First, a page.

Sunday, June 25, 2017

Photos from the Second Week of Camp... and the EXPO!

Click on any photo to enlarge it.

Dr. Scott sent us photos of our Petri dishes of incubated skin bacteria which we then added to our calendars.  My bacteria colony is that little white dot to the bottom right of my name.  It is tiny because I washed my hands, which is not true of all of our campers... 

drawing trilobites on the window with window crayons

the amazing trilobite photo in LIFE: A Journey through Time

using long pieces of butcher paper (handy leftover packing material from the rock & mineral collection) for our Carboniferous Period mural

oil pastels were perfect for adding rich color

stenciling gesso on tan paper to see the details of the ginkgo leaves... then taking a walk around our neighborhood to find a living ginkgo tree

solving the Pangea puzzle! (PDF)

our new box arrives...

looking eagerly at all the leaves

and the key to help us arrange it correctly

setting up the Carboniferous Period mural in a corner of the living room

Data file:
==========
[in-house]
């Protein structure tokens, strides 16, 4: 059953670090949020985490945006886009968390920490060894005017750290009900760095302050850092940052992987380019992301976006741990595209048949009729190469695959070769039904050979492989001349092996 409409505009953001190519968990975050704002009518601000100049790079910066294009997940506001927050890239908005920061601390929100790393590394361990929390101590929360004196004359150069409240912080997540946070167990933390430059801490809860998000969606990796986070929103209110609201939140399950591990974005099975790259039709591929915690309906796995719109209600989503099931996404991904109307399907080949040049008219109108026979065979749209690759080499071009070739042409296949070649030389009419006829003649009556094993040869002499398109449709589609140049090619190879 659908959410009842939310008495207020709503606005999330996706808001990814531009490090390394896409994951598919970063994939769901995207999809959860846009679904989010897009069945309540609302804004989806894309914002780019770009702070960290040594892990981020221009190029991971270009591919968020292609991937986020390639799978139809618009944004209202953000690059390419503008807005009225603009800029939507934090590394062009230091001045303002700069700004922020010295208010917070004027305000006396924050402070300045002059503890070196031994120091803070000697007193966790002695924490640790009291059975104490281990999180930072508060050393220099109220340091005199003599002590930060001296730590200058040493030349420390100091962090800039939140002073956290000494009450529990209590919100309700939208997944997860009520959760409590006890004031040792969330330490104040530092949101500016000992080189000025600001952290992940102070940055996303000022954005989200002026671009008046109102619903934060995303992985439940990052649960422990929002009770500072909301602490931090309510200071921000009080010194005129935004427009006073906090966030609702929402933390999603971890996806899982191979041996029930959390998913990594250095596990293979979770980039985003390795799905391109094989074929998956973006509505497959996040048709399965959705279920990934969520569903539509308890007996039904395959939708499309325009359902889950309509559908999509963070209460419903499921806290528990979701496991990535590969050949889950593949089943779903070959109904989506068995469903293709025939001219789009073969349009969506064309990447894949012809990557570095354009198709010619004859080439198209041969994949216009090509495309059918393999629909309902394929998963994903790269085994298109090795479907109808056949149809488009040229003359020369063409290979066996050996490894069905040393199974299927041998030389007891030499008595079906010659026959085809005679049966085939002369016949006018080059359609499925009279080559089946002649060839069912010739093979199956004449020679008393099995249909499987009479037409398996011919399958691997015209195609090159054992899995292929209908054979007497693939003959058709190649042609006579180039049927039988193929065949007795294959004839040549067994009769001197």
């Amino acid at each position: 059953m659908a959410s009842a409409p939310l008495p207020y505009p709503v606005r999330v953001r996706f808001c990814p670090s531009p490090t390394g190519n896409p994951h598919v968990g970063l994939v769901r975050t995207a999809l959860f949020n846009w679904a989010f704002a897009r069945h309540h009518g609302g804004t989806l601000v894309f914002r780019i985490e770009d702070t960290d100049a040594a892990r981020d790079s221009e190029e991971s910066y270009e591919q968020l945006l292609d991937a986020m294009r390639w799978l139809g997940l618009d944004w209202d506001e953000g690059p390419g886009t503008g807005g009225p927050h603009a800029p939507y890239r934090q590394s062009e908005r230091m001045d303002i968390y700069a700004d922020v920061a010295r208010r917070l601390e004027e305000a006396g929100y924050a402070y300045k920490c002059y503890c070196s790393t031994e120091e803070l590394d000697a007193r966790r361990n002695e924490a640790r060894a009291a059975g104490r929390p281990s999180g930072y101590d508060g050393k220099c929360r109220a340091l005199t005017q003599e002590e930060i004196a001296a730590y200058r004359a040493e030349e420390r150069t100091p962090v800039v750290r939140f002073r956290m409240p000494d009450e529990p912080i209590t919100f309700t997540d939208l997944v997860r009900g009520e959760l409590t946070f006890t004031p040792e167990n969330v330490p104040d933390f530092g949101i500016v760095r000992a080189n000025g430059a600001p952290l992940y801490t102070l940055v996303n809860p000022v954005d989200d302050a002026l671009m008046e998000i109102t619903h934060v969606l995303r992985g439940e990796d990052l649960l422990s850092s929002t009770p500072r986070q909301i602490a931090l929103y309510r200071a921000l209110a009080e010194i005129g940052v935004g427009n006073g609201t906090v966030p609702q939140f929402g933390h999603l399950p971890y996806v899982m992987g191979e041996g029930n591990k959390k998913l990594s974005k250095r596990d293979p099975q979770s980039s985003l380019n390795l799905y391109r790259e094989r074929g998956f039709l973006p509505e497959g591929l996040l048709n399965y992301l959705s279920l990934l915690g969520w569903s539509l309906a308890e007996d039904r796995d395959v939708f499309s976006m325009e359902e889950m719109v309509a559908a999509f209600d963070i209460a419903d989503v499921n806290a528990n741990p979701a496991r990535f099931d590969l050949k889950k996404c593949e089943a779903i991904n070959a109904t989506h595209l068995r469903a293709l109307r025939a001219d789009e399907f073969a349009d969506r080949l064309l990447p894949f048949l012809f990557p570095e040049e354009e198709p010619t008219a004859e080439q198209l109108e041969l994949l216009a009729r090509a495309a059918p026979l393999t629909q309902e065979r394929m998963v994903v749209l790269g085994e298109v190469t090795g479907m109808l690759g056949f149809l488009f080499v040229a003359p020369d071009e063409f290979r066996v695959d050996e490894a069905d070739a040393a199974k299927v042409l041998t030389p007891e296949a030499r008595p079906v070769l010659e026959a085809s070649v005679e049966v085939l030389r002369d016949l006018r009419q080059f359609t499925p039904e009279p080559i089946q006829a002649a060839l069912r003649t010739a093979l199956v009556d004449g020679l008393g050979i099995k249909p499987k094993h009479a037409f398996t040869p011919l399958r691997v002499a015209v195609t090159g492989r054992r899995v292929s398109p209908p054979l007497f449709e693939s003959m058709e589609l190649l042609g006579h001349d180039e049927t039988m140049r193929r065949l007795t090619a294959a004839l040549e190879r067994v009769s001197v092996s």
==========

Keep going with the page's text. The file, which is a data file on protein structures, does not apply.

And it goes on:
I am so excited to see the fern forests come to life 
(the Carboniferous Period is my personal favorite)

drawing the wings for our enormous dragonfly!

soaking beans to see if they are really seeds...

making dried bean mandalas for the evolution of Flowering Plants in the Cretaceous Period

the finished Layers of the Earth rug

weaving scraps of quilting fabric in with our finger knitting added a lot of dimensionality

after reading When Cave Men Painted, we did some cave art on cork

changing a circle graph...

into a bar graph, inspired by Becca's Botany MLB from last school year.
The purple line is the 235,000 species of modern-day flowering plants, compared to the number of species of conifers, mosses, and ferns.  It was a clear evolution success story!

working on a poster for the dinosaur displays

adding the pipe cleaner feet to our 75 cm wingspan Carboniferous dragonfly, after painting it all over with Mod Podge Sparkle

needle felting some finishing swirls onto our wet felted geodes

we're getting ready for the Expo!

we had a Timeline of Life handout for each guest